Wireless communication devices utilize gain control circuitry to provide control over amplification. One type of gain control circuitry incorporates differential amplifiers. For example, a Gilbert cell mixer may employ such differential amplification stage or stages where gain may be adjusted. Although there are variety of techniques to adjust gain, many amplifiers adjust the gain of the amplifier without adjusting the gain of the offset voltages. For example, with a Gilbert cell mixer, a transconductance stage is typically employed to convert a voltage input into current to drive the mixer stage. The transconductance stage generally generates some amount of offset, since not all of the transistors in the transconductance stage are matched. This offset may be represented as a small direct current (ΔDC) and when coupled to the mixer the ΔDC current causes a local oscillator (LO) feedthrough at the mixer output.

The offset may not be a significant concern, if the amplification factor is substantially high enough so that the signal-to-offset ratio is high. However, in other instances, the offset may affect the mixer drive current, which may result in appreciable LO feedthrough. LO feedthrough is a problem if it exceeds a leakage amount specified by a communication standard or if the feedthrough is sufficient to cause the receiver to not receive the signal properly.

Accordingly, it would be advantageous to implement a gain control scheme that scales the offset along with the signal, so that the offset is also gain adjusted, along with the signal.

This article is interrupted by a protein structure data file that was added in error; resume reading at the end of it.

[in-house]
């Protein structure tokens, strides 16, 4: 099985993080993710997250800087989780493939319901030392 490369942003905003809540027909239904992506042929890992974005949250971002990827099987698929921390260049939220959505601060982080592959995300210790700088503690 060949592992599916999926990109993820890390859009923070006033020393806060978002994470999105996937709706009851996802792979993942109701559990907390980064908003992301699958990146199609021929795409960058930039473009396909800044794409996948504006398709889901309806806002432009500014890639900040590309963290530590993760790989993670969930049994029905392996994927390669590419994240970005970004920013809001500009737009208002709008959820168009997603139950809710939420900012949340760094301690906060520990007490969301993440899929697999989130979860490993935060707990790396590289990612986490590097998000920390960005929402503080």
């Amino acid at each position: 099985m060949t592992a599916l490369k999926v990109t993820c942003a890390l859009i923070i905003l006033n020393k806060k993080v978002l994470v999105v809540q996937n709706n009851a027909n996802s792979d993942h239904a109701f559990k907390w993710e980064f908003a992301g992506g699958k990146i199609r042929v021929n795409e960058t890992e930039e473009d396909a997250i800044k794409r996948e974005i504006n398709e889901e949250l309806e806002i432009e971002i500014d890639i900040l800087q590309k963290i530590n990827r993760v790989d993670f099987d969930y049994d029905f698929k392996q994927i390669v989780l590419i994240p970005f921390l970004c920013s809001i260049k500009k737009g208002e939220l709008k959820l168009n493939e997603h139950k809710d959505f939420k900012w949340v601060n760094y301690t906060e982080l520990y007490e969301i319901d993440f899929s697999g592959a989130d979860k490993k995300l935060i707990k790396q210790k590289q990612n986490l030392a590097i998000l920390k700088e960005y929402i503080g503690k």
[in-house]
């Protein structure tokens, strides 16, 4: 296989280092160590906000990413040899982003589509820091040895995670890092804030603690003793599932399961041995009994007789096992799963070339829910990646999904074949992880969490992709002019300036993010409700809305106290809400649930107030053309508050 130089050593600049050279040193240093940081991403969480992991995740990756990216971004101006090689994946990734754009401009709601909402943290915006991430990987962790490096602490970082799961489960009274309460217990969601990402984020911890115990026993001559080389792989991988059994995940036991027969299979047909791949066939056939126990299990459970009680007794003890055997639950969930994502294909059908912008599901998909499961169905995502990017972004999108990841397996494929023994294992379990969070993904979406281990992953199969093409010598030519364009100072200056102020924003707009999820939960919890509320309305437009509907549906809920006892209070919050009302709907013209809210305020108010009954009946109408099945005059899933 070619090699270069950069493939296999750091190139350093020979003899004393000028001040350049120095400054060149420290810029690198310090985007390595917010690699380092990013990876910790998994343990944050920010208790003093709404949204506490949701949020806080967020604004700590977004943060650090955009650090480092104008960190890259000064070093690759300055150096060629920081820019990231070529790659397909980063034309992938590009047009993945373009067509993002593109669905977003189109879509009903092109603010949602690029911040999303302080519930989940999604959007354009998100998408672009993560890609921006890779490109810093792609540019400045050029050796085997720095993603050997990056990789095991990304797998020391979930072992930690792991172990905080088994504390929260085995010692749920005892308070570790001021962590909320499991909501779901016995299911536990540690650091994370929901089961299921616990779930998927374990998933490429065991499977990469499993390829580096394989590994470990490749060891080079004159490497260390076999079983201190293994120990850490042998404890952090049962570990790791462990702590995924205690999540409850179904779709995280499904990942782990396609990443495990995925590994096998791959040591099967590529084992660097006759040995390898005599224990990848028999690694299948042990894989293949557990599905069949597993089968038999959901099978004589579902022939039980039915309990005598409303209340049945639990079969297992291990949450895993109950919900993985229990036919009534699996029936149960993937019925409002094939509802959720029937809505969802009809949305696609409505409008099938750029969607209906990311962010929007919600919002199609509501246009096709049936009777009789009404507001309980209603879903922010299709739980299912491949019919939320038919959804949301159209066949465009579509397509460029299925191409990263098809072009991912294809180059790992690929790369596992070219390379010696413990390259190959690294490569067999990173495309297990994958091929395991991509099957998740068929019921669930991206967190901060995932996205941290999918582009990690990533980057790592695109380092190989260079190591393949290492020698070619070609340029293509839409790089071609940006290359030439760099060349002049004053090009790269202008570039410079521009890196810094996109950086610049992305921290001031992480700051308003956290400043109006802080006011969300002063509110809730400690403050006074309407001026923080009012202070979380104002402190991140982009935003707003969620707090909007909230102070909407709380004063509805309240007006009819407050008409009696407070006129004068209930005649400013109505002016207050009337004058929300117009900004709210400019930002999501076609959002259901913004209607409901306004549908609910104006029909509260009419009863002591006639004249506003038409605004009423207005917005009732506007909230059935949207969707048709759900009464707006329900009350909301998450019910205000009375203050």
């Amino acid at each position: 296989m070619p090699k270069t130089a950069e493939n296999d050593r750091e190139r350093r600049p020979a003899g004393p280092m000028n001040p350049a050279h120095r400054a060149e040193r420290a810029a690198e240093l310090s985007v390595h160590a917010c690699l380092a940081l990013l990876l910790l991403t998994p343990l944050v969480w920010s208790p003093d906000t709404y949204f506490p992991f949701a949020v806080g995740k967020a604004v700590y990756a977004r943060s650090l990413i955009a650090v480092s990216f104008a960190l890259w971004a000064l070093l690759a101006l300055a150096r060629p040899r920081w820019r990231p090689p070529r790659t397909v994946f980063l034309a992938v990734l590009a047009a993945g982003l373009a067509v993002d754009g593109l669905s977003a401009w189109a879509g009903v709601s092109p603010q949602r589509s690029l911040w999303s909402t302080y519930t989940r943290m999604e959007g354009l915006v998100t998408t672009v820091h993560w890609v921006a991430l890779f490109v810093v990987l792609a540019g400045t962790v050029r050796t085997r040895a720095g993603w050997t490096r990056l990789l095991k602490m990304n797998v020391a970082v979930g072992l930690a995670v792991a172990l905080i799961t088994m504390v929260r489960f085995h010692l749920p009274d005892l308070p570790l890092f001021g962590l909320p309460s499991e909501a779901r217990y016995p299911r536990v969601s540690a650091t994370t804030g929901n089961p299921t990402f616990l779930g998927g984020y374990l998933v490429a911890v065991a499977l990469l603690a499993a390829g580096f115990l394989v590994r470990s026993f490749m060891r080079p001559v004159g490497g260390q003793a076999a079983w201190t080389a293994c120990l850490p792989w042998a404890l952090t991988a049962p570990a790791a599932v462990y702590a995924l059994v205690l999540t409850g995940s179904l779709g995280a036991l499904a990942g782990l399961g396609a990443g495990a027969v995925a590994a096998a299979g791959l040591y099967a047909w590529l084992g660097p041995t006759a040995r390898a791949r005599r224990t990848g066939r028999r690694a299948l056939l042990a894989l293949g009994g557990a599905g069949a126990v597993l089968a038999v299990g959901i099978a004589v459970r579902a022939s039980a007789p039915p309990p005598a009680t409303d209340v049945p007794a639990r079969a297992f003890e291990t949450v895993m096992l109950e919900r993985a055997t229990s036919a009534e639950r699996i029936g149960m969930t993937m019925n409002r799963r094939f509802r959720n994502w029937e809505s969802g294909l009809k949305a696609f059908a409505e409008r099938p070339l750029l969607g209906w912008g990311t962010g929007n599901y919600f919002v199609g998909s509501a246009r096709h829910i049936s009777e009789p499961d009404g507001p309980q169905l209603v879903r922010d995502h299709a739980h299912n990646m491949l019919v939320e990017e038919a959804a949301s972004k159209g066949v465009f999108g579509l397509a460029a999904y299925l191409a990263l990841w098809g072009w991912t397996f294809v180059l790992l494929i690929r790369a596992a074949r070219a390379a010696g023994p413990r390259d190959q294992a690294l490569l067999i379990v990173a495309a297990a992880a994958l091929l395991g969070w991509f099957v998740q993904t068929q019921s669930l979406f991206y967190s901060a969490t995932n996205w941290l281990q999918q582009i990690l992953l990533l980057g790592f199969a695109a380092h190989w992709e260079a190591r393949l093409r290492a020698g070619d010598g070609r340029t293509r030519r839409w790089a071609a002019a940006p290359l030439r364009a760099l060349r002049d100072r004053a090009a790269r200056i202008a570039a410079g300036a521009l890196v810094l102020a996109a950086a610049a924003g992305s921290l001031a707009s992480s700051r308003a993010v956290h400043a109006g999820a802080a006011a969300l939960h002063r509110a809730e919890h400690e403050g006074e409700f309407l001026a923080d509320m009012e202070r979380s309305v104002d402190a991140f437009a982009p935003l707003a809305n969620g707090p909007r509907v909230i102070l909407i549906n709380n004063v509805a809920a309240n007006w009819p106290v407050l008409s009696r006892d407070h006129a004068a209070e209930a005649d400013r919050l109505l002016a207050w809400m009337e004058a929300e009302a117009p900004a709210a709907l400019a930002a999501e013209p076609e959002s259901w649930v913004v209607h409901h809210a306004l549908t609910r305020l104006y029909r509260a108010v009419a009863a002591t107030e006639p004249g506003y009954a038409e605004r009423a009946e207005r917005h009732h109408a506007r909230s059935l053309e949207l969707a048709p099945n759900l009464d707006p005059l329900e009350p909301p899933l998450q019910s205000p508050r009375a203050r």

SUMMARY OF THE INVENTION

The present invention is directed to apparatus and methods of operation that are further described in the following Brief Description of the Drawings, the Detailed Description of the Embodiments of the Invention, and the Claims. Other features and advantages related to the embodiments of the present invention will become apparent from the following detailed description of the embodiments of the invention made with reference to the accompanying drawings.

In one embodiment of the invention, a driver circuit has at least a pair of transistors disposed in a cascode arrangement and the gate terminals of the cascode transistors coupled together to receive a bias voltage. Their source terminals are coupled to receive a differential drive current from a previous stage, and their drains coupled to differentially drive a load. In one application of the embodiment, the previous stage is a transconductance stage that converts voltage to current and the load is a mixer.

A gain control network is coupled across the source terminals of the pair of cascode transistors to control gain of the drive current. The gain control network is situated at the source of the cascode transistors to scale gain of an offset current coupled from the previous stage with gain of a signal coupled by the drive current.

In one embodiment, a shunt network is placed across the source terminals of the cascode transistors to adjust gain of the drive signal current to the mixer, as well as providing gain tracking to the offset coupled from the previous transconductance stage.

BRIEF DESCRIPTION OF THE SEVERAL VIEWS OF THE DRAWINGS

FIG. 1 is a block schematic diagram illustrating a wireless communication system in accordance with one embodiment of the present invention.